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Novelist discusses ‘Morality without God’

Published: February 1, 2008
Section: News


Novelist and philosopher, Rebecca Goldstein, gave a lecture on ‘Morality Without God’ Thursday evening. The Brandeis Humanists, a club recognized last semester, sponsored the event.

BH’s mission statement is to promote the humanist philosophy, “that humans can live fulfilling and meaningful lives without the influence of religion,” on the Brandeis campus.

Cofounders of BH, Joyce Wang ’10 and Tom Charging Hawk ’10, attended a conference in New York last September. The conference was entitled “The Secular Society and Its Enemies,” where Rebecca Goldstein was a member of a panel on “Secularism Throughout History: From Spinoza to JFK.”

According to the conference’s website, the event focus was secularism, because “the world is finally waking up to the dangers of religious faith.” After the event, Wang and Hawk asked Goldstein, who had been to Brandeis previously as a visiting professor, to give a lecture here.

Wang said that Goldstein’s topic of ‘Morality Without God’ “represents the central problem a lot of people have about a nontheistic philosophy, which is reconciling morality, and for some a meaningful life, with a lack of God.”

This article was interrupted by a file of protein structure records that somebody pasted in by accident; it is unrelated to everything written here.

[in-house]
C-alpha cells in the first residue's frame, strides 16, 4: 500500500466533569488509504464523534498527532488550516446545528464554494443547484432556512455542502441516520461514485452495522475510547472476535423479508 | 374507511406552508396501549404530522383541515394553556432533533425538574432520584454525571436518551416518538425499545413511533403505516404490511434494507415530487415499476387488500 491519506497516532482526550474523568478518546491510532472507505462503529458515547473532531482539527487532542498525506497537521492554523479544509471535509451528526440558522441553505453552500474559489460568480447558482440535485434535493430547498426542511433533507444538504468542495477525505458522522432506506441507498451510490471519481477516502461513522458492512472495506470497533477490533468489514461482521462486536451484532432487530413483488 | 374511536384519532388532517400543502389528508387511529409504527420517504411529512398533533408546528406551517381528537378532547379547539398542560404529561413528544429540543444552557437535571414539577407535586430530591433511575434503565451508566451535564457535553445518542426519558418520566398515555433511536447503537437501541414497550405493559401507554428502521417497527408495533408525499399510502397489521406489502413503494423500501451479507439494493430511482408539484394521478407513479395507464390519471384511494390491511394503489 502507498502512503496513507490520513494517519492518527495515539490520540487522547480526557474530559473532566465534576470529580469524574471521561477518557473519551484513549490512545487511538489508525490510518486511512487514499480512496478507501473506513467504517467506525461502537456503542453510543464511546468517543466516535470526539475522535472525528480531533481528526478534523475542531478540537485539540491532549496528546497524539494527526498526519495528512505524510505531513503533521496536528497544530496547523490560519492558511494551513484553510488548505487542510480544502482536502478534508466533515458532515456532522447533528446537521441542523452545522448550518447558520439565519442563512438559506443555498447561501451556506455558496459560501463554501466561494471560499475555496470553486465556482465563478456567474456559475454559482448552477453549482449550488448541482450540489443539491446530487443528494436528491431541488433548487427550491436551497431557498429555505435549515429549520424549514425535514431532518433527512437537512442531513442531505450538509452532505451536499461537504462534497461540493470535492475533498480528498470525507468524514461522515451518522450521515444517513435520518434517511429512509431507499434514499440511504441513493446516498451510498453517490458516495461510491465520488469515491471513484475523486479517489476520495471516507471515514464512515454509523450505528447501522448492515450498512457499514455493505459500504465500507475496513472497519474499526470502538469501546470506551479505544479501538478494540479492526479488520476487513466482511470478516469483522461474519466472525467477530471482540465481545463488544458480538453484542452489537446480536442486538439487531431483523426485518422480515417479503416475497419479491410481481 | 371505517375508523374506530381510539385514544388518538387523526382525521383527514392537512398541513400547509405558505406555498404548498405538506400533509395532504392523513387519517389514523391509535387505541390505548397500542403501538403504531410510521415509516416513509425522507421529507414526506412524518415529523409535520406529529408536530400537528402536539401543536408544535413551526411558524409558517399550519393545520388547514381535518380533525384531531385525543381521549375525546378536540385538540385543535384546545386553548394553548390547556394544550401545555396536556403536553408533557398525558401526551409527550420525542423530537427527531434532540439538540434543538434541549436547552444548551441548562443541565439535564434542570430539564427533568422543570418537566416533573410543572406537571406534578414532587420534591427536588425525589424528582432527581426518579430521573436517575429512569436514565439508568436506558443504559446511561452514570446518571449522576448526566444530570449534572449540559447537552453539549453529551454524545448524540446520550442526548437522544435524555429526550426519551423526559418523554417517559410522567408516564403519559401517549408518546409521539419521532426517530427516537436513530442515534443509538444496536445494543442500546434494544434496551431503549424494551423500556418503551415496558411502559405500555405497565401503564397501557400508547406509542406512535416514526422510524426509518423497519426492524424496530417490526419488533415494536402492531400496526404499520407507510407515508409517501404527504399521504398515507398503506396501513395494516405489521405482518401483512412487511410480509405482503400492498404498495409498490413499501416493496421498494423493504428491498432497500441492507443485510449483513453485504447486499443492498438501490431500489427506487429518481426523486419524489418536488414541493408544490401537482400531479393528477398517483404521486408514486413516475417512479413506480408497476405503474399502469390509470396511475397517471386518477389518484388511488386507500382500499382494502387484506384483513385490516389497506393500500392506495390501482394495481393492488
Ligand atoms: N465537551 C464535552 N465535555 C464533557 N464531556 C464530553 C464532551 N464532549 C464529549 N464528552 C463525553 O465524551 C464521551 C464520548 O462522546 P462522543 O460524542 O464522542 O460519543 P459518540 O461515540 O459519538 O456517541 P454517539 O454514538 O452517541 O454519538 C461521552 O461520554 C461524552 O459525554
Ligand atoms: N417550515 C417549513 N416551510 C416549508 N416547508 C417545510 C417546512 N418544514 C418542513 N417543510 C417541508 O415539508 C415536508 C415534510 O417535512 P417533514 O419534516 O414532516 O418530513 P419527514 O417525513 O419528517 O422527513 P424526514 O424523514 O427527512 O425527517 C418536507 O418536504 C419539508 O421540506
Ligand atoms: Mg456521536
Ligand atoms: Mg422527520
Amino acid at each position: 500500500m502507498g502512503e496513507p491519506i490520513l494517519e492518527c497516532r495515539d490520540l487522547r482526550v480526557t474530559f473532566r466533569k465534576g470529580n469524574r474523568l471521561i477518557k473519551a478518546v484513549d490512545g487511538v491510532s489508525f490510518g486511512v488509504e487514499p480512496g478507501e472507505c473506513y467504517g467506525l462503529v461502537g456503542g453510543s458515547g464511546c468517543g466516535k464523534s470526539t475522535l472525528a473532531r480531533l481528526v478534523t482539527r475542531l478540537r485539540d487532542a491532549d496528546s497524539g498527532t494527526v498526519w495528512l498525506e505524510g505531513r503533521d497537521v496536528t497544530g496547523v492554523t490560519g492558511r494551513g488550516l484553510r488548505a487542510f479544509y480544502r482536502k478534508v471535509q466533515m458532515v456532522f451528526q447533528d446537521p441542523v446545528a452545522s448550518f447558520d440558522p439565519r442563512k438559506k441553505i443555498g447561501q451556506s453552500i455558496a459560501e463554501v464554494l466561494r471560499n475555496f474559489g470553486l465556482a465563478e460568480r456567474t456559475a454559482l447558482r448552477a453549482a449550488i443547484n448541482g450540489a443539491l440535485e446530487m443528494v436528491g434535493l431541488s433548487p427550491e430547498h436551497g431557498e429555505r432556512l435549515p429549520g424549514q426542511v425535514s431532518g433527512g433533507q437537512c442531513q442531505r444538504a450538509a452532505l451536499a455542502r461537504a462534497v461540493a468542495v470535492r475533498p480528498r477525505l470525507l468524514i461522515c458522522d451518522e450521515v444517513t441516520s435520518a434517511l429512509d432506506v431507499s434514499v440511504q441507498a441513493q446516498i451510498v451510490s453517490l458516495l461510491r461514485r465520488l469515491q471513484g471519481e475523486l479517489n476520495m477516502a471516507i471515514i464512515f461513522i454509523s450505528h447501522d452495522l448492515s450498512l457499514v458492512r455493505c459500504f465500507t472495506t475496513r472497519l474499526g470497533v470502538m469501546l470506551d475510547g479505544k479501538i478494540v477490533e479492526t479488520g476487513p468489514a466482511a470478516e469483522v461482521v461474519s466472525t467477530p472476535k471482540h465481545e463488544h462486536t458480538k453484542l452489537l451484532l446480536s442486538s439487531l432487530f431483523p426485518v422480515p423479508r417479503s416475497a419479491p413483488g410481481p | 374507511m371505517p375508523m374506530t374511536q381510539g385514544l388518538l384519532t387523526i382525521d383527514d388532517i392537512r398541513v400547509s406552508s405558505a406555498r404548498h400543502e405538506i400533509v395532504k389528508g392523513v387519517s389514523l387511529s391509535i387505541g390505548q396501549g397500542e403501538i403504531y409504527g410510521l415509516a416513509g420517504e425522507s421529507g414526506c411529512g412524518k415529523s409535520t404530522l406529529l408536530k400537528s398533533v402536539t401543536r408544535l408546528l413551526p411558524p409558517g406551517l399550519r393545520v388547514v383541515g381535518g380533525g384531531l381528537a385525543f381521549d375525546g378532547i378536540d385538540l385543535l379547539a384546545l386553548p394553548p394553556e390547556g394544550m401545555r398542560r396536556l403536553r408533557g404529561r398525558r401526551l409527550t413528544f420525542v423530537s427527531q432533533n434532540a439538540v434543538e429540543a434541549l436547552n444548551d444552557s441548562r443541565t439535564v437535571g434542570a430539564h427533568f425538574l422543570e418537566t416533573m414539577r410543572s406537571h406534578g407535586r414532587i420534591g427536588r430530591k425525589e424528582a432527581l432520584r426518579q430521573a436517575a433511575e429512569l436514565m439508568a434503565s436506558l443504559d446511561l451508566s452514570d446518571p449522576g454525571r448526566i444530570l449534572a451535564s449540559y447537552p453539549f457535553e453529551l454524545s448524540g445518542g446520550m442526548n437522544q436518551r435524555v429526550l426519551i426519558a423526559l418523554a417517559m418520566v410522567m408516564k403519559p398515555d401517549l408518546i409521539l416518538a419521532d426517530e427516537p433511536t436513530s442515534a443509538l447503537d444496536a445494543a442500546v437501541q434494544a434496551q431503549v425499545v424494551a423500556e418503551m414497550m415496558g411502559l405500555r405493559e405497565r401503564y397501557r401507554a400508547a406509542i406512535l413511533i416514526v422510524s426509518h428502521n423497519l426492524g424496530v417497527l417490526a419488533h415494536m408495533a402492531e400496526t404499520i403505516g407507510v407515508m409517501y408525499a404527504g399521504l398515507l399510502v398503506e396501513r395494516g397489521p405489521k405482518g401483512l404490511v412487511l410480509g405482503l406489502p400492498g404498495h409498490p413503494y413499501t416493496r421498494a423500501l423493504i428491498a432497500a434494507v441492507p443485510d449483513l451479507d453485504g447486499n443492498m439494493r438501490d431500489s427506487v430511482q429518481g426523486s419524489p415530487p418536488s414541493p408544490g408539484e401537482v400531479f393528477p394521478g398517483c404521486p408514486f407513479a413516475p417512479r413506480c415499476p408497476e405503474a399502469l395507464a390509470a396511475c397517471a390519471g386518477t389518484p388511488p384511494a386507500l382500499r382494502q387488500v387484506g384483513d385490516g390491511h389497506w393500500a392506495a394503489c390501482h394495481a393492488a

In the Lurias, Hawk introduced the speaker as a “genius that is easily recognized and hard to forget.”

With the aid of Powerpoint, Goldstein discussed why there is a common perception that “when god is deleted from the moral vision, everything reverts to moral chaos.” Ethical, moral facts, what ‘ought’ to be done, need to be powerfully motivated. Goldstein went on to say that for some, religion, the idea that God wills those ethical facts, provides that motivation. “God provides the bridge between the ‘is’ and the ‘ought,’” she remarked.

Goldstein then detailed the three main problems that she has with this frame of reasoning. First, she asked, “How are we supposed to know God’s ethical choices?” She then made the claim that all religious texts require intensive interpretation, in which people “bring their own moral sense” to the text.

Second, she questioned whether or not the motive of pleasing God is too self-serving to be an ethical motive. Lastly, she described ‘Plato’s punch-out’ as being the key problem with the affinity between morality and religion. “Is something right because it’s right, or because a god says it’s right?” In the end, Goldstein concluded that “God is no help” in deciding what is moral and what is not.

However, she dismissed science as a viable alternative to religion and instead insisted that philosophy was the answer. She stressed the idea that when one learns that a person cannot be “used as a means to an end,” it will lead to them applying this rule to people outside of themselves. “Everyone has a sense of what can and can’t be done to themselves,” Goldstein said, “this is the starting point.”

Following the lecture, Goldstein responded to questions from the audience with long, story-filled answers, spending approximately 15 minutes per student. One student launched into a debate with Goldstein over the respective merits of philosophy and science. A half-hour into the q and a session, most of the audience had quietly exited.